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Bike Accidents

Bike Accidents

accidents can be classified as any accident that takes place involving one or
more cyclist. Although bike accidents can occur in a wide range of
circumstances, traffic-related bike accidents, such as those involving vehicles,
are amongst the most common within the legal spectrum.

Types of Bike Accidents

A. A contact bike accident is one that results
from direct contact between a bike and a vehicle, pedestrian, or other object.
As the name suggests, an accident can only be classified as contact accident
upon physical contact between two objects. An example of a contact bike
accident is a vehicle striking a cyclist on a street.

B. A stationary, contact bike accident is result
of a cyclist having impact with a stationary object. Some of the most common
stationary, contact bike accidents occur as a result of the opening of a car
door as the unsuspecting cyclist passes. This is known within the biking
community as “Dooring”. Dooring can not only be dangerous for the cyclist, but
can also injure the individual exiting a vehicle. Dooring can also result in
damage of personal property.

C. A non-contact bike accident results from indirect
contact between a bike and vehicle, pedestrian, or other object. Unlike a
contact accident, a non-contact accident can be caused in an attempt to avoid
an accident. An example of a non-contact bike accident is a vehicle unlawfully
operating in a driving lane, which causes a cyclist to swerve and fall.
Although there was no direct contact, the event has nonetheless resulted in an

Bike Lanes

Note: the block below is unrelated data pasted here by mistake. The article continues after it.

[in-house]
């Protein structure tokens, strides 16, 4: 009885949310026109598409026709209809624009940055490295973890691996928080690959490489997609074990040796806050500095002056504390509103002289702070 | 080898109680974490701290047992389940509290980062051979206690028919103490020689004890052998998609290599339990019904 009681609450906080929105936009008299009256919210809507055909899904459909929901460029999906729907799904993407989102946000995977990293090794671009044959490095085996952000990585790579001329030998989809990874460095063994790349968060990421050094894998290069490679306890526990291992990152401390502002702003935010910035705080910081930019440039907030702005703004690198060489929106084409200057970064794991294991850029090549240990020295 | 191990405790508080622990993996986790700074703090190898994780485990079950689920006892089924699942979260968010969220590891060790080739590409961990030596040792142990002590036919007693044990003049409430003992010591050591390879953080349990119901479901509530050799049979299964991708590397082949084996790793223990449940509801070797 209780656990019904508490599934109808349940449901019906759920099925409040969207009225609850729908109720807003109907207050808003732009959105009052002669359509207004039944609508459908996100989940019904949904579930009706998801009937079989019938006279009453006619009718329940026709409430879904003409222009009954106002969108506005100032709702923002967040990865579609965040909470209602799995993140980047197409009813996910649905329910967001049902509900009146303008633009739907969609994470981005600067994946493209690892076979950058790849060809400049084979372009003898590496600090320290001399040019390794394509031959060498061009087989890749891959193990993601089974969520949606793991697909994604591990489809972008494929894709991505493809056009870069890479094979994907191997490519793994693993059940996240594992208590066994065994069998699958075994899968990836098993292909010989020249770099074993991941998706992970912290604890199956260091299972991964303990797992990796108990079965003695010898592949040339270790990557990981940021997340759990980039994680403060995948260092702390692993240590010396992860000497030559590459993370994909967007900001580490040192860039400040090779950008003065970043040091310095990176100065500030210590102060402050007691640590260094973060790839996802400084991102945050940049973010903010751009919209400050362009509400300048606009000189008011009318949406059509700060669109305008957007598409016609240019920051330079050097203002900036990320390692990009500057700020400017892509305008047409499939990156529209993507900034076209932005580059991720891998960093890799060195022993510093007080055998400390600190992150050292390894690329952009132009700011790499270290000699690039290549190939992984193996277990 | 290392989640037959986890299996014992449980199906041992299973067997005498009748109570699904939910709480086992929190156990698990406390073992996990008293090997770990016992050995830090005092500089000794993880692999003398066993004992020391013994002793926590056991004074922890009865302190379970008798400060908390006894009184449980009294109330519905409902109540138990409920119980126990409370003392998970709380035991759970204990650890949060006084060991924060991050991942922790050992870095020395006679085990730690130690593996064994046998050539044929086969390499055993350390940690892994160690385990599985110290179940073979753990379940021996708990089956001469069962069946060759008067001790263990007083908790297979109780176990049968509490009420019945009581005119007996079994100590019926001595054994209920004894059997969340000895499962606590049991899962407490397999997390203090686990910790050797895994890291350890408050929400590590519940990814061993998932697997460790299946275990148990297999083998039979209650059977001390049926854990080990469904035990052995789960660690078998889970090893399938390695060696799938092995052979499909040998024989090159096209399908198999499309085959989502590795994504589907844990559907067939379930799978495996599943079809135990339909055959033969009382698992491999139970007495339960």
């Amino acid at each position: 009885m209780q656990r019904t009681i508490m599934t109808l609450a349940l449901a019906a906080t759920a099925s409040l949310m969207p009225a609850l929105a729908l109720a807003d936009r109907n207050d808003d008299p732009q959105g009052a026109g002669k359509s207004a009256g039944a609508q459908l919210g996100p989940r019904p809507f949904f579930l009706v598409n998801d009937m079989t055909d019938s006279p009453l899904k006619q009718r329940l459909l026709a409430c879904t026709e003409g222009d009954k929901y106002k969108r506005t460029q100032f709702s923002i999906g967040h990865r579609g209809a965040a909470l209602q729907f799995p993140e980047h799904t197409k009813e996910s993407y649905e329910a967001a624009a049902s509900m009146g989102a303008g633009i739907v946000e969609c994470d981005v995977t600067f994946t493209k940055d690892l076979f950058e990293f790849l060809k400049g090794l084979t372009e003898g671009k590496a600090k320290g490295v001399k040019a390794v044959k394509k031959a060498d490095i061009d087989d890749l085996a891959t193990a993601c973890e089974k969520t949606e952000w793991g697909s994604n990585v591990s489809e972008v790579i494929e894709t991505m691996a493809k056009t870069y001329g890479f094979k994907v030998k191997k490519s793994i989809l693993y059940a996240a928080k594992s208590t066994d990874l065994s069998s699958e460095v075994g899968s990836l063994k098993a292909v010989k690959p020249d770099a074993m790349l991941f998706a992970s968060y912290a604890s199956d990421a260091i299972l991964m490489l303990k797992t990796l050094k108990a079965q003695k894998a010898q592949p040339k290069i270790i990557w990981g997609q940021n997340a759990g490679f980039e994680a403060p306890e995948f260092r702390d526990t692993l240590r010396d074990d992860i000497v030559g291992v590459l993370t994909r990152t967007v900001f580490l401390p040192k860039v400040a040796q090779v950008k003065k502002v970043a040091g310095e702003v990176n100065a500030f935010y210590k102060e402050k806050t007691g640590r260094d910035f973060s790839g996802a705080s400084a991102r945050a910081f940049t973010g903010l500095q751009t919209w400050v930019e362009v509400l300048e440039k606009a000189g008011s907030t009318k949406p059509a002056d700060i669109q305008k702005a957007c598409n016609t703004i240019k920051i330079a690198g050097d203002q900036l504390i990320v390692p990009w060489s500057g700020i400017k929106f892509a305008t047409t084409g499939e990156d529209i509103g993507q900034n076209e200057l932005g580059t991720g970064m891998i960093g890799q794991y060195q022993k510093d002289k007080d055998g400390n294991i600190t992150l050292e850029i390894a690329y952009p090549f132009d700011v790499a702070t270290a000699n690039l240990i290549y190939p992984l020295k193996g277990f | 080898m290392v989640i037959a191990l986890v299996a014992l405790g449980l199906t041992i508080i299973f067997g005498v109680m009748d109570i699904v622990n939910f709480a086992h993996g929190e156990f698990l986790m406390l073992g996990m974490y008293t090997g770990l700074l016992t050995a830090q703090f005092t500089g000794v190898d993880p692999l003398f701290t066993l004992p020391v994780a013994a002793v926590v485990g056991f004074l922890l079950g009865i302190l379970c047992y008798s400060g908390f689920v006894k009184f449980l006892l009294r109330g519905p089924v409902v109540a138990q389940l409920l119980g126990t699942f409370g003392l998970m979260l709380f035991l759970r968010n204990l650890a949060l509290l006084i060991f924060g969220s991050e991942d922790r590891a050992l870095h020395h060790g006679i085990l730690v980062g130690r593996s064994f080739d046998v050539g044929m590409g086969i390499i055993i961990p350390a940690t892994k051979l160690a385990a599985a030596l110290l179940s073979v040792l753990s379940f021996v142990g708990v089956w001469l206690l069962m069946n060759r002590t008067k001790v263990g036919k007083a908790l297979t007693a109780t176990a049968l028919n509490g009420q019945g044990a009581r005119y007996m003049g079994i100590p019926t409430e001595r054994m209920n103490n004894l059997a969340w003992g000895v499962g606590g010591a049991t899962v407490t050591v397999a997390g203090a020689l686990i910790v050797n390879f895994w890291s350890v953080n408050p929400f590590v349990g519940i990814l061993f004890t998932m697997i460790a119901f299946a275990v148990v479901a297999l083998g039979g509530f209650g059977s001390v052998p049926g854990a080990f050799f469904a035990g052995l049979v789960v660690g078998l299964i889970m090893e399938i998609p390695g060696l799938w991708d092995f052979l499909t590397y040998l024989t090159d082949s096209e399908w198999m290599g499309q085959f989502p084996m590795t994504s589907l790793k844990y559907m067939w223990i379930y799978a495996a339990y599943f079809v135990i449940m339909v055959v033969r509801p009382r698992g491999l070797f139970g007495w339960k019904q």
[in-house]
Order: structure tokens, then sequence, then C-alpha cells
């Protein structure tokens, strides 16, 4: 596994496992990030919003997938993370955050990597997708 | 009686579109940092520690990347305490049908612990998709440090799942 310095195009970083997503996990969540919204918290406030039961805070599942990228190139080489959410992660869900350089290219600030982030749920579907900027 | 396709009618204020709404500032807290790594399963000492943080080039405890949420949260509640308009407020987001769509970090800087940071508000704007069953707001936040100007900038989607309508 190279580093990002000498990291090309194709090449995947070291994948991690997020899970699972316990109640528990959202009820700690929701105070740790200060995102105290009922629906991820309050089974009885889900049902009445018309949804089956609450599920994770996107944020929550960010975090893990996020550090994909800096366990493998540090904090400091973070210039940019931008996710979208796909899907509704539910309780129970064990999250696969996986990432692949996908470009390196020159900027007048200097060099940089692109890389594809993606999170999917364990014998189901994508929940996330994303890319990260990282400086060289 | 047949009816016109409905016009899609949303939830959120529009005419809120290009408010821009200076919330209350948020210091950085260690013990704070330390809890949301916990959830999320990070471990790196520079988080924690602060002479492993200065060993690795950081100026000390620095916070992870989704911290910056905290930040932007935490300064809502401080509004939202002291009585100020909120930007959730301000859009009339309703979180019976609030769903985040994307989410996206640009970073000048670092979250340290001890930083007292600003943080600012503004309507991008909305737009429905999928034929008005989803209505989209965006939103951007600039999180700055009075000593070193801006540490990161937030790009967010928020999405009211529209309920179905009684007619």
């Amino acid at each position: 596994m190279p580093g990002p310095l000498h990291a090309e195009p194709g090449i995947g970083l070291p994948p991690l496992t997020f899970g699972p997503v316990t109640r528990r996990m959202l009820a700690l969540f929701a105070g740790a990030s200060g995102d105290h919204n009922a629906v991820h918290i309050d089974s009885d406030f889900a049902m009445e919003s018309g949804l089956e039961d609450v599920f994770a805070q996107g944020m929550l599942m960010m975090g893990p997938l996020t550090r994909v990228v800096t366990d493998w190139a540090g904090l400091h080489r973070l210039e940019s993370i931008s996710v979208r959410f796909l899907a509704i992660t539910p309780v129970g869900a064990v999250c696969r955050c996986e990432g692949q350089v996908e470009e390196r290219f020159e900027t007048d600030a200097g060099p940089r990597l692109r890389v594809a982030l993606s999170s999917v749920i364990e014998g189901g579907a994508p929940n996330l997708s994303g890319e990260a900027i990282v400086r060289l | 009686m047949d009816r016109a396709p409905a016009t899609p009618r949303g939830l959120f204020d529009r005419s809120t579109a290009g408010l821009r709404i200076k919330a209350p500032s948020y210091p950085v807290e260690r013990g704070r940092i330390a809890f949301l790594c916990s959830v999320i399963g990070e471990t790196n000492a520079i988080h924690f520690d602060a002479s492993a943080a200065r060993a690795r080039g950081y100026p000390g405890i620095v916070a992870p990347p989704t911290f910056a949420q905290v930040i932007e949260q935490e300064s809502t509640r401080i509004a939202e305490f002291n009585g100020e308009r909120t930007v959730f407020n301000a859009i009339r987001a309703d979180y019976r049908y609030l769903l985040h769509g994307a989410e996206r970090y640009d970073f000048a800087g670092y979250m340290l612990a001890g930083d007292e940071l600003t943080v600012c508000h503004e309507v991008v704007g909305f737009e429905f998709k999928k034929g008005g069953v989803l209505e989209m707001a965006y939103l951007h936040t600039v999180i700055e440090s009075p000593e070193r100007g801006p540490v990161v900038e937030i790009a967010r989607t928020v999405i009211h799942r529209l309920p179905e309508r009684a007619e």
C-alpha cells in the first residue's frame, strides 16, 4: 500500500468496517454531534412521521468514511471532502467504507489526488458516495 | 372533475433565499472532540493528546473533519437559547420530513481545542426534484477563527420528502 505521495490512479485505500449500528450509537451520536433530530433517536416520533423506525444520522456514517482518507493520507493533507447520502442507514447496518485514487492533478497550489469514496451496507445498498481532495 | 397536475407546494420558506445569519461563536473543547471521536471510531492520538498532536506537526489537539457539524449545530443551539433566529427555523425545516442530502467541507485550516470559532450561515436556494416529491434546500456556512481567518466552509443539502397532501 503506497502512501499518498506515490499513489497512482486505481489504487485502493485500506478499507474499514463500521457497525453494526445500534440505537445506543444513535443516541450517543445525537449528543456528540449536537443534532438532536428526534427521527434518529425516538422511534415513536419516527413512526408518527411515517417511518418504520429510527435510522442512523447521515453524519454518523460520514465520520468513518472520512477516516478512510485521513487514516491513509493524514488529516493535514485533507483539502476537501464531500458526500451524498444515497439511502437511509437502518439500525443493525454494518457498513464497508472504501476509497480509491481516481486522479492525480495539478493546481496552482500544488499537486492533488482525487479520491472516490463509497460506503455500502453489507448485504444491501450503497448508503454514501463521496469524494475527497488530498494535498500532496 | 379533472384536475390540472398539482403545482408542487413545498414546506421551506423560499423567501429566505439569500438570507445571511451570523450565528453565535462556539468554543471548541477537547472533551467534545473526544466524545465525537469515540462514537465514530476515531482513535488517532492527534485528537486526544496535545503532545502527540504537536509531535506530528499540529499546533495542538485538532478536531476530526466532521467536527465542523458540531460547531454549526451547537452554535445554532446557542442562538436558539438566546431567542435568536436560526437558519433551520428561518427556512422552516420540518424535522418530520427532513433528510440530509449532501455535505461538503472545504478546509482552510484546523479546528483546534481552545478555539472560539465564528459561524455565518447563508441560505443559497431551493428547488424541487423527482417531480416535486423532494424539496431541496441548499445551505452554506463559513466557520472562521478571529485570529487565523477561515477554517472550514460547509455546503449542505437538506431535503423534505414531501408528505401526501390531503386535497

In many cities, there exist bike lanes, which are
areas of roadways that are specifically designated for the operation of bikes
and cyclists. Due to the fact that bike lanes exclude automotive vehicles, this
allows for lessened opportunities for bike accidents to occur.

Identifying a Bike Lane

Although there are no nationwide, uniform
designating symbols for the identification of bike lanes, they can be found on
either side of the street. While some cities display a bicycle symbol in order
to designate bike lanes, other cities illustrate bike lanes with alternate

Right of Way

The laws for safe cycling vary from state to state
and country to country. Adherence to safe bicycling protocol is the most
effective way to avoid bike accidents. In the busiest cities, cyclists must not
only adhere to all vehicular traffic laws, but must also ride “with traffic”. This
means that cyclists must operate their bikes in the same direction as the flow
of traffic. However, in residential areas, cyclists may be permitted to ride “opposite

Results of Bike Accidents

A. Bike accidents can result in both physical
injury and pain and suffering.

B. Bike accidents can result in damaged property.

C. Upon sustaining damage or injury as a result of
a bike accident, one is encouraged to consult with legal representation in
order to investigate options of recourse and compensation. Regardless of the
nature of the accident, compensation can be awarded without direct contact
between a bike and another vehicle.